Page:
On the merits of copying

In academia, plagiarism is a “crime”, as it should be. The rewards in academia (tenure, promotion, the opportunity to peer review, and the privilege of deciding who else gets to be a full professor and the opportunity to decide who else gets to decide who gets to be a full professor …) go to the creator of cited ideas, and if anyone can poach it without credit, the incentives for creation diminish. Most ideas are not patentable, and copyright is weak sauce.  Citation is essential for the creator to be incentivized. Further the creator of the idea seldom gets any direct personal benefit, the ideas are too abstract.

Hotel Hotel - Not where we stayed. A Green Building, but no shade.
Hotel Hotel – Not where we stayed in Canberra. A building not necessarily to be copied. Nothing about it says Canberra, everything says 2000s.

In contrast with academia, in life, copying can be good. The original is rarely credited.  Emulation is how we learn far faster than trial and error. We can learn from the successes and mistakes of others. The whole idea of the cookbook is to encourage replication, it distills many attempts at achieving a high-quality dish into a recipe that should be emulated before it is varied. My eating high quality food doesn’t diminish the quality of your food, but may lower your social status, as more people can consume what previously was yours exclusively.

Cities copy each other. One city gets a feature, others want it. This is true for convention centers, sports teams, stadia, streetcars, skyscrapers, and so on. Yet, there is a lot of low-hanging fruit in the transport sector.

The United States has ‘not invented here’ syndrome in spades. It would do better to copy more. There are many things done better elsewhere in the world, the following is a short list of things I have paid attention to. Undoubtedly there are more.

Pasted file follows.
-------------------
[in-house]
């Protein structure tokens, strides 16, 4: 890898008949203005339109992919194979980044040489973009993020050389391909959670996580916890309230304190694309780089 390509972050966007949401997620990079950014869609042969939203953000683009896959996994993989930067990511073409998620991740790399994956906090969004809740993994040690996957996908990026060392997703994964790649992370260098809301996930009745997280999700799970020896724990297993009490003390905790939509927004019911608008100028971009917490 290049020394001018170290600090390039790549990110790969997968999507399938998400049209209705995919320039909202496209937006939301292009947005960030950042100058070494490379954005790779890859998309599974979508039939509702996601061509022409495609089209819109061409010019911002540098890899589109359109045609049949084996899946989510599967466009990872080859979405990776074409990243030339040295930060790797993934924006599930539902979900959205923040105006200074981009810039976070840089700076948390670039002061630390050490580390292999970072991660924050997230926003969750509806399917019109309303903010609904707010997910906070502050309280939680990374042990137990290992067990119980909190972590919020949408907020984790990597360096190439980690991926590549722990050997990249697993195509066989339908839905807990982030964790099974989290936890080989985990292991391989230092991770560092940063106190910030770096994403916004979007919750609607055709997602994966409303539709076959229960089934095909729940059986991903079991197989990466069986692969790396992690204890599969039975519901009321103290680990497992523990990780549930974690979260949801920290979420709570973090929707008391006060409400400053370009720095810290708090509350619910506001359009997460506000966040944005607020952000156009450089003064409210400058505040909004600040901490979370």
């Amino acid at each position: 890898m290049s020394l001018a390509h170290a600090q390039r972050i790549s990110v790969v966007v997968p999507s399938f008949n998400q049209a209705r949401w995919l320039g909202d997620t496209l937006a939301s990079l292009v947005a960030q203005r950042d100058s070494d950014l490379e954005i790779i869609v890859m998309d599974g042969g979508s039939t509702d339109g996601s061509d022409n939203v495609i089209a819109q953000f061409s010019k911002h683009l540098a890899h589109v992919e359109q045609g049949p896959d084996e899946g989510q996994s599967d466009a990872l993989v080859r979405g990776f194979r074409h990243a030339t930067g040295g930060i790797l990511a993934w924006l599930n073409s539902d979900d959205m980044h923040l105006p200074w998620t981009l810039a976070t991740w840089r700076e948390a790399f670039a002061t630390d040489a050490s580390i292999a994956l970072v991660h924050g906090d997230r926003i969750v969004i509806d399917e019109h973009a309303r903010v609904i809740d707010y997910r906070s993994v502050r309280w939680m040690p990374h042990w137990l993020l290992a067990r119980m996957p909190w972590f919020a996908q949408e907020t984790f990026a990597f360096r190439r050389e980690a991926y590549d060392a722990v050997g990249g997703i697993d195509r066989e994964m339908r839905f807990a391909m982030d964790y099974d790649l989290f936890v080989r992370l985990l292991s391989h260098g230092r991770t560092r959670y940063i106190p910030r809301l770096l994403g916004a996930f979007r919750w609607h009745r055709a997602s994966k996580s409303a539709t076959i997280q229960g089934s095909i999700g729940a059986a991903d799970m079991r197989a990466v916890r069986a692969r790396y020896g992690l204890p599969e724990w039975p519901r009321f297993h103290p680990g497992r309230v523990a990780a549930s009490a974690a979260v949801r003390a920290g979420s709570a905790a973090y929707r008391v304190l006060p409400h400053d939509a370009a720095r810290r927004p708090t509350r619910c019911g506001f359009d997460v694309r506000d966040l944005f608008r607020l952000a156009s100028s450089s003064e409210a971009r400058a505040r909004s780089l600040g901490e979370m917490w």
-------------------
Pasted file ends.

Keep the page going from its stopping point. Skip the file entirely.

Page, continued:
• Urban Public Transport … Everywhere in the world does public transit better than almost anywhere in the US. We can blame the rise of the automobile for part of this, and culture, and racism, and any number of other things, but in the end, there are better ways of operating. Even when a US city does it reasonably well (e.g. Minnesota’s  A Line), that same metro area cannot replicate more than 1 line every three years.
  • Intercity Passenger Trains … as above, almost everywhere in the world is better than the US. This is in part due to the widespread adoption of the automobile, and in part due to the success of intercity freight rail, (and passenger aviation) which the US does well, but the US has forgotten how to operate passenger rail safely or efficiently.
  • Traffic Safety … Lots of places are safer to travel than the US
  • Road Pricing … Most places don’t do this well, but Singapore is a good example to emulate.
  • Bicycling and Transport and Land Use Planning … The Netherlands leads here.

Certainly there are other things outside of transport the US could improve

  • Gun Laws and Policing … Look to Australia or the UK, which are far from perfect, but have far fewer gun homicides per capita
  • Imprisonment
  • Parliament and Governance and Elections

The point is that while we all wish our cities were unique and distinct, they have in fact grown up adopting similar forms (street grids), technologies (cars, elevators, air conditioning), supply chains (chain stores and franchised restaurants embody this), embedded in the same culture, and so cannot be that different after all. This allows us to understand cities as a class. And while what history remains, and interesting artistic and architectural artefacts should be considered for preservation, most of the city could have been emerged elsewhere and no one would be the wiser. So copying itself is an historical feature of the process of city and transport development, which should be preserved and promoted in the future, it would be ahistorical to avoid emulation.